The New MMBA Trail Guide

I’ve been working on much of the behind-the-scenes stuff for the Michigan Mountain Biking Association (MMBA) website for a few years now. This started with a group of us moving from a broken phpBB2-based site to a Joomla site and a phpBB3 forum. After a couple of years the Joomla site was replaced with the more manageable and updatable WordPress.

Back when on Joomla there was a decent page that presented a Trail Guide that Rob Ritzenhein had built for Joomla which was a searchable list of mountain biking trails within the state along with a ZIP code-based proximity search. With the move to WordPress I had to drop this searchable trail guide and replaced it with a basic, text-based list that had been generated off of the old trail data. After two mis-starts and incomplete attempts to find a replacement during 2012, I was a bit concerned that I wasn’t going to have much luck finding someone who was able to write such a guide.

Out of the blue in late January 2013 I received email from a guy named Jeff Lau who said (in much more polite words) that our existing guide sucks and that he’d like to have a go at making something better. He was very right, and after he showed a very promising proof of concept I was really impressed, so he and I met up and things got rolling. Fast forward a couple weeks and he had software nearly ready to go. I was able to help out with some graphics stuff (made my first sprite sheet) and get the old trail data adapted to the new format and loaded into the site, and get a bunch of interested volunteers to proof and submit updates to the data. Following a few rounds of testing and small tweaks it was ready to release.

Last night Jeff and I were able to launch the site publicly, and thus far it’s been very well received. The guide is no longer an impenetrable wall of text, but instead a dynamic, flowing, zoomable Google-based map paired with a list of trails and their details which simply feels nice to use. Updates are easy, done by putting data in an OpenOffice.org Base database and running an SQL query which generates the CSVs, then uploading them to the trail guide’s data directory. Everything seen by the user is client-side JavaScript with the actual data stored in simple CSV files, so it all runs in the user’s browser and requires nothing special on the server.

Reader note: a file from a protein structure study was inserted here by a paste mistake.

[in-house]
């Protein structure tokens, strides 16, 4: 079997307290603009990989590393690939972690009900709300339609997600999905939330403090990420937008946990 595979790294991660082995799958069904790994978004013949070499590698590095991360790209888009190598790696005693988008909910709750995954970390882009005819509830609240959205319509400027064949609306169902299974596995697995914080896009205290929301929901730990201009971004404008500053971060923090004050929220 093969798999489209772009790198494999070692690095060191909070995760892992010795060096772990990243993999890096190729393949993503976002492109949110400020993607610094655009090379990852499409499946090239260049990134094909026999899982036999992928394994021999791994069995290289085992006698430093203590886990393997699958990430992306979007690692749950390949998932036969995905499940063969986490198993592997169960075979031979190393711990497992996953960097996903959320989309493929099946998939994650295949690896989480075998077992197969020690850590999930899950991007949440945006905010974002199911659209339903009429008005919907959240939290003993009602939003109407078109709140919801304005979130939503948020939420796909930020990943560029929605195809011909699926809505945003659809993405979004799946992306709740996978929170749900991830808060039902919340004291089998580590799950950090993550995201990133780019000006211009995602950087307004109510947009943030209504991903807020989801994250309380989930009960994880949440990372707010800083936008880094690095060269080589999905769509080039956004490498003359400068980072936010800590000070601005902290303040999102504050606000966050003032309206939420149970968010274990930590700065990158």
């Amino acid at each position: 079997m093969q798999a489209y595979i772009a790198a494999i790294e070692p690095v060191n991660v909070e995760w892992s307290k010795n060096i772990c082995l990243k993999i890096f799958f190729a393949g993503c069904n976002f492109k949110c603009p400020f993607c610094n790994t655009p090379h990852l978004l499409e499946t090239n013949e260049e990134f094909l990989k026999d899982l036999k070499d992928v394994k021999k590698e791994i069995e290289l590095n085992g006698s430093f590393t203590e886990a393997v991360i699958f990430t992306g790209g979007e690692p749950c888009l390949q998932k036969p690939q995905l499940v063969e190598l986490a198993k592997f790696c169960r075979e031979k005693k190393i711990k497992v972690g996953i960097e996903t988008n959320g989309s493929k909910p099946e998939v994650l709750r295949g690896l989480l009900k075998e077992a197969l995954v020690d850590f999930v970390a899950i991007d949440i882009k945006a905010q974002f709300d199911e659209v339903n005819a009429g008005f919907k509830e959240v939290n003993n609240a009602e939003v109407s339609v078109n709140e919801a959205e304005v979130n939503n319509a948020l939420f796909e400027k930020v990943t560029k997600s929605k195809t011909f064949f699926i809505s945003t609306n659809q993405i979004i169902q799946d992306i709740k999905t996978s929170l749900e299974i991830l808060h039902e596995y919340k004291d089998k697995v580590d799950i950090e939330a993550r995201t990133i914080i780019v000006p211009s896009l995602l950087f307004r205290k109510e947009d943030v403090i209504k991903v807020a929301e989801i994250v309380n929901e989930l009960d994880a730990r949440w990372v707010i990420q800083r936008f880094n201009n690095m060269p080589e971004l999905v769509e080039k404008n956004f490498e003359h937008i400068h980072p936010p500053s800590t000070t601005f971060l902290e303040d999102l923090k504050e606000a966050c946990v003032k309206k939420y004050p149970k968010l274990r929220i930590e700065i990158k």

I’m really impressed with the work that Jeff did in writing the Trail Guide software. He said he wanted to do something, did it, and turned it around very quickly, just in time for spring. The weather is just starting to warm here in Michigan, and getting this kind of guide ready before people look for it is key. I believe that this guide is one of the most important publicly accessible Michigan mountain bike trail advocacy tools that has been put forward in a while.

I strongly believe that one of the best ways to ensure trails remain good for and open to biking is to keep people using them. Once they reach a critical mass they become self-maintaining (users remove much of the deadfall themselves), and the chance of them becoming closed to bikes diminishes because they are well-used and known cycling areas. Giving people a guide to help them find trails increases usage by increasing accessibility.

This cost of this guide came in at a cost of about 120 hours of Jeff’s time, and 40-50 of mine. (While he kept detailed records I did not, but I did have a few 6 hour evenings of researching trails details for accuracy and entering them in the database one at a time.)

The official announcement of the new trail guide can be found here on the MMBA website, and the trail guide itself can be found here: http://mmba.org/trail-guide

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